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George R.R. Martin’s wildly popular Game of Thrones saga—whose third season just launched on HBO—is, on the broadest level, a story driven by climatic change. “Winter is coming,” warn the ill-fated Starks, a family of northern nobles who help guard the realm from the frozen beyond. In Martin’s world, winters and summers vary in length and can for last years or even a generation—and as the books advance, a devastating winter begins to descend, forcing southward migrations and an intense test of mettle to see who can literally stand against the cold.
Back on Planet Earth, our own weather has felt distinctly Game of Thrones-like lately—depending heavily, of course, upon where you live. But if you’re in the northeastern U.S., 2012 felt like a long summer, with scarce any winter at all—whereas early 2013 featured a snowy winter that has felt like it won’t end (though it finally does now seem to be letting up). See here for a graphic of March temperature anomalies in 2012 and 2013, courtesy of Climate Central, proving this perception isn’t merely subjective:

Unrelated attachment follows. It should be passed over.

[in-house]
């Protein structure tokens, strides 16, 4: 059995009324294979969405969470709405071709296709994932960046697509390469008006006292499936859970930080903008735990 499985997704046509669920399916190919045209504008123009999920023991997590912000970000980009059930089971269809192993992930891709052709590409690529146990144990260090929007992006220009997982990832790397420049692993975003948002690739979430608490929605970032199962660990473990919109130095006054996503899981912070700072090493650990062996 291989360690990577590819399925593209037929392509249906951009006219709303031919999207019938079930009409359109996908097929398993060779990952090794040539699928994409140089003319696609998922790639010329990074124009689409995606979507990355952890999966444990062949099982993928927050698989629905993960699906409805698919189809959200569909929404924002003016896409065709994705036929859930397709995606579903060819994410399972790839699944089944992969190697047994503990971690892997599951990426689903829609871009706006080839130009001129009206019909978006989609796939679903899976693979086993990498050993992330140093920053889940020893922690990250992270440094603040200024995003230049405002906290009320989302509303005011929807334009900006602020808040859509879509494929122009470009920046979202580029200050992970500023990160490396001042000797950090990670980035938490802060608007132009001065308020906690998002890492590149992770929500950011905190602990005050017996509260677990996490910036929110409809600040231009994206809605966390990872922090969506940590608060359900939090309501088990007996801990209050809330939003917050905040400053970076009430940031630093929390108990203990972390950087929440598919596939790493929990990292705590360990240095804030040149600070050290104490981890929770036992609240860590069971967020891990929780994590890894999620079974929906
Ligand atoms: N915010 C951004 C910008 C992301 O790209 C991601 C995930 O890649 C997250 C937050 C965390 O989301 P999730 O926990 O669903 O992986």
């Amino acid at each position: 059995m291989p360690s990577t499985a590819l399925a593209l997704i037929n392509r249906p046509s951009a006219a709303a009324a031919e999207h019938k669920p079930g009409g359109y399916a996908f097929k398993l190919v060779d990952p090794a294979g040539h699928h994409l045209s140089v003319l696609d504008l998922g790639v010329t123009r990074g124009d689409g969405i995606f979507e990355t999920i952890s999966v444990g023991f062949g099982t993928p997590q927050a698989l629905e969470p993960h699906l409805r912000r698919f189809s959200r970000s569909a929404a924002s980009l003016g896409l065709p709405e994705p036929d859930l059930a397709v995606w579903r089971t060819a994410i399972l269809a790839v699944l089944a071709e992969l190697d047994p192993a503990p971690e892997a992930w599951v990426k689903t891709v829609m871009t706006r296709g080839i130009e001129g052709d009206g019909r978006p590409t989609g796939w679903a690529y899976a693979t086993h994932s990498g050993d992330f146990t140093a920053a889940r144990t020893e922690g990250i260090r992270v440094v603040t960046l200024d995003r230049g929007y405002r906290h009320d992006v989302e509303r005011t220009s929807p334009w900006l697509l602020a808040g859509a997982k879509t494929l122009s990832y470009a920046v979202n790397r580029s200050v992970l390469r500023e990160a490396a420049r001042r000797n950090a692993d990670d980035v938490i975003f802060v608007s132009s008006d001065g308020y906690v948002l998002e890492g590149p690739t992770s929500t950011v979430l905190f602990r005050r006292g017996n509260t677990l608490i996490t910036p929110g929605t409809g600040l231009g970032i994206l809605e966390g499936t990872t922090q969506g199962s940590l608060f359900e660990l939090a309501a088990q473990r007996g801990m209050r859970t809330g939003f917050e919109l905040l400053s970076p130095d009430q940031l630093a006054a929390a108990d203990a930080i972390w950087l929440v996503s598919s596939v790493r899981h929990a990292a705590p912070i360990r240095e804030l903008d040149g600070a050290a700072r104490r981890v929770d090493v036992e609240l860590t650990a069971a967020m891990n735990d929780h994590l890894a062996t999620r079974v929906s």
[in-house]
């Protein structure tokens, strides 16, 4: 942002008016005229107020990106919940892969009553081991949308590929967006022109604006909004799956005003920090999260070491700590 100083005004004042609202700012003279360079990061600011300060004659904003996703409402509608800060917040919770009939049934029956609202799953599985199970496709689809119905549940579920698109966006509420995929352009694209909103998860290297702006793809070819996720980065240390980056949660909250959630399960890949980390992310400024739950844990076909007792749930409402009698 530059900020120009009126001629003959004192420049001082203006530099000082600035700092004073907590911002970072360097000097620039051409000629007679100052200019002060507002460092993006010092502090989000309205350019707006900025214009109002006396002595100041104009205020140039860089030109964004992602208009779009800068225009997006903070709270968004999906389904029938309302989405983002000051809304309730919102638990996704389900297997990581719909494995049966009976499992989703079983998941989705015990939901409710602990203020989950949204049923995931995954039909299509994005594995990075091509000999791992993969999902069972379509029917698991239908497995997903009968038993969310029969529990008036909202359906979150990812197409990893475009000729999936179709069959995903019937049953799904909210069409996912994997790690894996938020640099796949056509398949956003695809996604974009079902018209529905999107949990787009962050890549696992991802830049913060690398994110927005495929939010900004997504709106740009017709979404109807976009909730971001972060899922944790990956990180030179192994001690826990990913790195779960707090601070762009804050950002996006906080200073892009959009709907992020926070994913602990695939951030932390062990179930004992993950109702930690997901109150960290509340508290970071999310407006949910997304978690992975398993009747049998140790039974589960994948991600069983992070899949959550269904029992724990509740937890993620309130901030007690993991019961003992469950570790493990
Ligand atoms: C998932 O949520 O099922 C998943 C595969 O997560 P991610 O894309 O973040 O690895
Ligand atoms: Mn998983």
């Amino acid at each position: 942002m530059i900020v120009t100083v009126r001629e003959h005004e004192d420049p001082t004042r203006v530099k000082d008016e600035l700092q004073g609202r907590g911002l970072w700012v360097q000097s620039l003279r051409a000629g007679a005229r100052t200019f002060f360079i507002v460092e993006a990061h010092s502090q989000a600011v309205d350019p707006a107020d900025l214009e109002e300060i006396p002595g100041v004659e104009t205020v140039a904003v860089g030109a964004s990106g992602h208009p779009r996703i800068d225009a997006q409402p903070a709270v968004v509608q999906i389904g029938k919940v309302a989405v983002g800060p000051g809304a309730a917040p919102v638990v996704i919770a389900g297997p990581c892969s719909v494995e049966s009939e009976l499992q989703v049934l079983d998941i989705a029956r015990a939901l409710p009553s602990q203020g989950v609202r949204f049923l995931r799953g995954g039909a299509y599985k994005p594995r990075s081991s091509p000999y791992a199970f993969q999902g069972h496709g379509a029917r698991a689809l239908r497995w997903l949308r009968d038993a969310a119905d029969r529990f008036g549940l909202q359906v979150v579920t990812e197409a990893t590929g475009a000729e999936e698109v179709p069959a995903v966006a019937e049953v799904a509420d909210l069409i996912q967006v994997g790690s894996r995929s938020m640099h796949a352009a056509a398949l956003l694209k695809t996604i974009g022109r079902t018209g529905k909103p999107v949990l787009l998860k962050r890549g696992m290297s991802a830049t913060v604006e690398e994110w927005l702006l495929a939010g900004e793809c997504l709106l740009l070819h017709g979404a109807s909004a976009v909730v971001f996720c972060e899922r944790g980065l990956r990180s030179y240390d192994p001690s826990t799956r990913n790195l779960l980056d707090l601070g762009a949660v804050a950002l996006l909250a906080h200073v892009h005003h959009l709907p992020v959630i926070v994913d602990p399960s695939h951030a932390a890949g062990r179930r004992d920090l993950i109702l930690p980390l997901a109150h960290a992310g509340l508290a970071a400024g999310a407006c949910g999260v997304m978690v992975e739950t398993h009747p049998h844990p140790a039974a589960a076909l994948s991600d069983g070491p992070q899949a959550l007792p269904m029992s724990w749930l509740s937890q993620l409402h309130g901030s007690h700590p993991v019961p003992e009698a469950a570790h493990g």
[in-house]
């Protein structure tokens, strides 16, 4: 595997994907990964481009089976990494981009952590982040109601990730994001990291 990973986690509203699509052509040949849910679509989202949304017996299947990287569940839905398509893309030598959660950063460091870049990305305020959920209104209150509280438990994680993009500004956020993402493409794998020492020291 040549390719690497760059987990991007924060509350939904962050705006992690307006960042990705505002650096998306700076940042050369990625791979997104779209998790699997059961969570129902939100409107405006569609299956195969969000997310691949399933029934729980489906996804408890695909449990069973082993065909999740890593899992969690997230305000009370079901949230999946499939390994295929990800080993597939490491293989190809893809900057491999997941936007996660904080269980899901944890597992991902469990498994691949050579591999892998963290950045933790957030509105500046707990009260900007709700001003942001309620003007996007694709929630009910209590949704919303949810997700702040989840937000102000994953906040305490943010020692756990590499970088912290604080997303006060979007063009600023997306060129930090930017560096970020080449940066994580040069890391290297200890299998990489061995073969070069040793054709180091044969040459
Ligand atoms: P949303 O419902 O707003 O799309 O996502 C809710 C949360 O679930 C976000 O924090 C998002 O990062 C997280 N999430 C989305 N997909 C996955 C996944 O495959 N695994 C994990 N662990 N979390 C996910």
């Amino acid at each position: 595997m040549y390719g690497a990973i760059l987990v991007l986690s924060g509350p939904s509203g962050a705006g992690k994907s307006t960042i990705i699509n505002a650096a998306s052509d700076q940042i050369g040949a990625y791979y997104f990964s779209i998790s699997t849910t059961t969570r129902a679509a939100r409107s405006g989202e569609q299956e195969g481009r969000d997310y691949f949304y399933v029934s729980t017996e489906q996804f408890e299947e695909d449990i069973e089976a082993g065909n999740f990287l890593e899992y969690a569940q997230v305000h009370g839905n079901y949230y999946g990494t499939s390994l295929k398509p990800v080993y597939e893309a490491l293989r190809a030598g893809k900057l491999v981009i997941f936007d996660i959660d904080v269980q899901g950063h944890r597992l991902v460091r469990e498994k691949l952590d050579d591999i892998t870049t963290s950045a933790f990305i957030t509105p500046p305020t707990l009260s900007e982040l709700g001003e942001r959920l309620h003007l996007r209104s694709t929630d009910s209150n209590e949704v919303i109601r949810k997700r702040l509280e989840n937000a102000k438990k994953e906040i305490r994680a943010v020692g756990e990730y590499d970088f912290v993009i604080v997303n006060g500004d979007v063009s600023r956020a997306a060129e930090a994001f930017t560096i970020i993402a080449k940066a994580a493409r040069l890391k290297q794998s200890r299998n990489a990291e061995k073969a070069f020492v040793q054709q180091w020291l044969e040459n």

The UK—a kind of homeland for Game of Thrones, in that the books are inspired by England’s historic “Wars of the Roses,” and the gigantic ice wall in the north of the fictional Westeros is modeled on Hadrian’s Wall, built by the Roman emperor to protect against tribes of Britons—is also undergoing a staggering winter this year. A recent Daily Mail report features disturbing pictures and video of sheep frozen to death in giant snow drifts, noting that the current freeze is threatening to persist throughout April.
So what’s going on here? Could climate change actually give us a Game of Thrones world with longer, or at least more variable, winters and summers? On an admittedly much more modest scale—we’re working with mere physics here, not a recurring meteorological conflagration between good (heat) and evil (cold)–the answer may be yes.
One key factor behind the UK’s and East Coast’s supercharged winter of 2013 is the odd behavior of the jet stream, the high level river of air that meanders from west to east in the mid-latitudes of the northern hemisphere. Jennifer Francis, a climate scientist at Rutgers University, explains that climate change is weakening the jet stream through an unexpected mechanism—the dramatic melting of ice in the Arctic. And this, in turn, is leading to more fixed weather patterns—whether hot or, alternatively, intensely cold—across the globe.